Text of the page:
The Pentagon on Monday formally suspended a major military exercise planned for August with South Korea, a much-anticipated move stemming from President Donald Trump’s nuclear summit with North Korean leader Kim Jong Un.
Dana White, spokeswoman for the Defense Department, said planning for the summer drills has stopped, but there have been no decisions made on any other military exercises with South Korea. Military exercises with other countries in the Pacific will continue.
Speaking at a news conference last Tuesday after his summit with Kim, Trump abruptly announced that he was suspending military exercises with the South, “unless and until we see the future negotiation is not going along like it should.” He added that dumping the drills will save the U.S. “a tremendous amount of money. Plus, I think it’s very provocative.”
His announcement appeared to catch U.S. defense officials by surprise, and his comments ran counter to long-held American arguments that the exercises are critical for effective operations with allies and are defensive in nature. The Pentagon has for years flatly denied North Korean assertions that the exercises are “provocative.”
But as the days went by, the U.S. and Seoul began discussions about temporarily suspending the large Ulchi Freedom Guardian exercises that usually take place in August and possibly other joint drills while nuclear diplomacy with North Korea continues. Seoul’s Defense Ministry said Friday that Defense Minister Song Young-moo held “deep” discussions about the drills with U.S. Defense Secretary James Mattis in a telephone conversation Thursday evening.
Trump’s decision to suspend the exercises, coupled with the vague joint statement issued after his summit with Kim, have reinforced fears in South Korea that the North is attempting to take advantage of a U.S. president who appears to care less about the traditional alliance than his predecessors.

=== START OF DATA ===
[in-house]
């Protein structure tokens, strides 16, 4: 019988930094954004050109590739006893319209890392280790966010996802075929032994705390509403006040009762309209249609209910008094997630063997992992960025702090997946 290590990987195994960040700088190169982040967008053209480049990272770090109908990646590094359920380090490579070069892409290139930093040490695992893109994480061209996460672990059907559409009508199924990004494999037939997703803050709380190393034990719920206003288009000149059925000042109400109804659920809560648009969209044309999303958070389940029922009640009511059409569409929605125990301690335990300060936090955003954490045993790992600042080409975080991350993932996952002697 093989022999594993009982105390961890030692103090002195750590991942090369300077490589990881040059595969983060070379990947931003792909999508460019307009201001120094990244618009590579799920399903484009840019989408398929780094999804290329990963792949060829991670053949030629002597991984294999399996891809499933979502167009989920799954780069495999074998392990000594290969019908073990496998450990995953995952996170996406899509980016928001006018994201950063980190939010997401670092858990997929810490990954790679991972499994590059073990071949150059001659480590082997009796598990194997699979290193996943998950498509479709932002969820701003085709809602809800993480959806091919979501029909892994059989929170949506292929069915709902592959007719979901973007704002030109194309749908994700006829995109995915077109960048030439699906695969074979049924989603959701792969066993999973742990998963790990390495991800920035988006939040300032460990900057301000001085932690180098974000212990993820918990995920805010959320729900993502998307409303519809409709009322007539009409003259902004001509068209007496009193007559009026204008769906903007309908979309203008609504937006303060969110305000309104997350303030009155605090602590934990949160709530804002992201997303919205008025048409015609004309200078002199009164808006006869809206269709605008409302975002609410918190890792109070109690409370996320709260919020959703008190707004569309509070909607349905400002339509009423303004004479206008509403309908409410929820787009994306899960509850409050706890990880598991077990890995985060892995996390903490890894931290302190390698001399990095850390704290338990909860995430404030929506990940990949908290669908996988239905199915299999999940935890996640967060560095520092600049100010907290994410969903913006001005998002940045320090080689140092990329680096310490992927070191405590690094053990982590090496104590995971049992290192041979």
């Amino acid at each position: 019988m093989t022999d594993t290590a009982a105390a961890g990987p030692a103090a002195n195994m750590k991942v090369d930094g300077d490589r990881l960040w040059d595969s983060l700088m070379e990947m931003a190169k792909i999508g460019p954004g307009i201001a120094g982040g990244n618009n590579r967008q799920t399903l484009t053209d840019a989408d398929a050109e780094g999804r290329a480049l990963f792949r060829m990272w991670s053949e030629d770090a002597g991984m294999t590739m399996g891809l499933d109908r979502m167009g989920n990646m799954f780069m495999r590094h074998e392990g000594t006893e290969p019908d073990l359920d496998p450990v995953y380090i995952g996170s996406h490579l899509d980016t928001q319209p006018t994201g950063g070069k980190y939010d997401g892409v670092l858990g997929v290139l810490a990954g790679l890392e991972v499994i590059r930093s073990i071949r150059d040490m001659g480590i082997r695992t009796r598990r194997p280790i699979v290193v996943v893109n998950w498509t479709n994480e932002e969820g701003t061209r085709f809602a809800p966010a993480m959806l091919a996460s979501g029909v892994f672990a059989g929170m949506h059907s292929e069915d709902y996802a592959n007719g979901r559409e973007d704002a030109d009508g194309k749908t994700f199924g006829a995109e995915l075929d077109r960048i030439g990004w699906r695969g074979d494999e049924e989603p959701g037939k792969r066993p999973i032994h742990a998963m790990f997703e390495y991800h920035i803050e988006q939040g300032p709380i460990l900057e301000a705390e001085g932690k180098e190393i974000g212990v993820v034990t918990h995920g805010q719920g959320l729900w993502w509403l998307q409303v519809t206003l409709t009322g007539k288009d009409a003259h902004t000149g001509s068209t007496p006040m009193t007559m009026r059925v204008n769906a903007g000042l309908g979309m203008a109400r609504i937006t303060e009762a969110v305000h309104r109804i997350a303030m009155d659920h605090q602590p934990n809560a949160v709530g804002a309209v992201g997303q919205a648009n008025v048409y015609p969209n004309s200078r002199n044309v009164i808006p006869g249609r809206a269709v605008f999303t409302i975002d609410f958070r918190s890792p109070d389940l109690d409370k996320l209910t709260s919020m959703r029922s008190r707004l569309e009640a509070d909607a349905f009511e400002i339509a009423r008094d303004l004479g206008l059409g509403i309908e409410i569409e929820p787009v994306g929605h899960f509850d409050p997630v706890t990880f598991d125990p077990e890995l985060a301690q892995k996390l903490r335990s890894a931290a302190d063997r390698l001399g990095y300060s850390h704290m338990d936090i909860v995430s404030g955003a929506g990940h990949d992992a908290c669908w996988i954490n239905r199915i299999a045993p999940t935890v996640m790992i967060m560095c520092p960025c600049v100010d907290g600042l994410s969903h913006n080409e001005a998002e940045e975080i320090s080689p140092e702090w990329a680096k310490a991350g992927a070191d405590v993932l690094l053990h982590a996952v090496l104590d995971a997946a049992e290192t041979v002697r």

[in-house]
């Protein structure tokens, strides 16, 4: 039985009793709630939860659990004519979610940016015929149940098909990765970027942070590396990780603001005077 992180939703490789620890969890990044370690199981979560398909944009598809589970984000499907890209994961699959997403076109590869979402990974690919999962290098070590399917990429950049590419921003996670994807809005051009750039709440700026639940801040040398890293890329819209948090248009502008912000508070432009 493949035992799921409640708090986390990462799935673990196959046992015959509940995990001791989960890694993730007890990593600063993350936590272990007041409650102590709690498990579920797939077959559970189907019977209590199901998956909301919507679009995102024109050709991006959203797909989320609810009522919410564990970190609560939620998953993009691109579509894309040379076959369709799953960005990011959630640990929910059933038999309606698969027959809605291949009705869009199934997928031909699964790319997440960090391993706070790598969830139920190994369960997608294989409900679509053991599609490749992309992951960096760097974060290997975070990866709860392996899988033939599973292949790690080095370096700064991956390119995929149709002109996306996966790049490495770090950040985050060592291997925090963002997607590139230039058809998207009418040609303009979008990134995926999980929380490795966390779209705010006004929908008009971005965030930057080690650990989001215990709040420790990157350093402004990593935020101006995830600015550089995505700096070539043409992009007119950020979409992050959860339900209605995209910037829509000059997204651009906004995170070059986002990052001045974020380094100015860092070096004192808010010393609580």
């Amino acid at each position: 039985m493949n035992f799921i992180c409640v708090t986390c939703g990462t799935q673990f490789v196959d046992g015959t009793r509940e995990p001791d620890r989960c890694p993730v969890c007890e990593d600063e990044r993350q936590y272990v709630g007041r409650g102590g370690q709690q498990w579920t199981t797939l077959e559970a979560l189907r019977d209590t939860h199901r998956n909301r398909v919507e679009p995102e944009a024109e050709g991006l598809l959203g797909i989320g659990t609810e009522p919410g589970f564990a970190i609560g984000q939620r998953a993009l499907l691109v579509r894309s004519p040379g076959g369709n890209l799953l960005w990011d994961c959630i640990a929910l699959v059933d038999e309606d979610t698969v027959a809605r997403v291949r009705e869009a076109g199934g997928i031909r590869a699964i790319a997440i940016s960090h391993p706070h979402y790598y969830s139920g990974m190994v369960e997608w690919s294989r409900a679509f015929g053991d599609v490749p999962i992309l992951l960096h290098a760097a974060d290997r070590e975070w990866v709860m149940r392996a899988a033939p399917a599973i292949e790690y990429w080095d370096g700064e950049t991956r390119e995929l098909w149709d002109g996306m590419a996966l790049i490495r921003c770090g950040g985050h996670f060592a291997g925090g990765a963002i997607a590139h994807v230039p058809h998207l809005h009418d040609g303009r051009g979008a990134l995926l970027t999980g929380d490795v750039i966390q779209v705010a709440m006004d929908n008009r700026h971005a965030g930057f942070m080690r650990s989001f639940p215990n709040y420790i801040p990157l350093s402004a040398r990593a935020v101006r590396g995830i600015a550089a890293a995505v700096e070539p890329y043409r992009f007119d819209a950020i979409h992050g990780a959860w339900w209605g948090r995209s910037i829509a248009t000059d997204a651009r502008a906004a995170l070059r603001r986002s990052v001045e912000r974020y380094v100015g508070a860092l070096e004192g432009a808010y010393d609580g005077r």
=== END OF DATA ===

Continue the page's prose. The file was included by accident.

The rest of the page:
Last year’s Ulchi Freedom Guardian went on for 11 days in August and involved about 17,500 U.S. troops. Also participating were troops from nations that contributed forces during the 1950-53 Korean War, including Australia, Britain, Canada and Colombia.
The other major U.S. exercises with South Korea — Key Resolve and Foal Eagle — took place earlier this spring. They historically include live-fire drills with tanks, aircraft and warships and feature about 10,000 American and 200,000 Korean troops. The drills typically begin in March but were delayed a bit because of the Winter Olympics in South Korea in February.
North Korea has always reacted to the Ulchi exercises with belligerence and often its own demonstrations of military capability.
During last year’s Ulchi exercises, North Korea fired a powerful new intermediate-range missile over Japan in what its state media described as a “muscle-flexing” countermeasure to the drills.
Military readiness and lethality have been key priorities for Mattis, so it is still not clear what, if any, smaller exercises may be conducted in the region with South Korea or if more desktop drills may be planned to compensate for the lack of larger, more coordinated events with various ships, aircraft and thousands of troops.
Defense officials are also scrambling to pull together cost estimates for the various exercises with the South to inform Trump’s assertion that the suspension will save an enormous amount of money. Mattis’s office sent out a request to military commands last Wednesday seeking information on costs, but the Pentagon has yet to provide a public answer.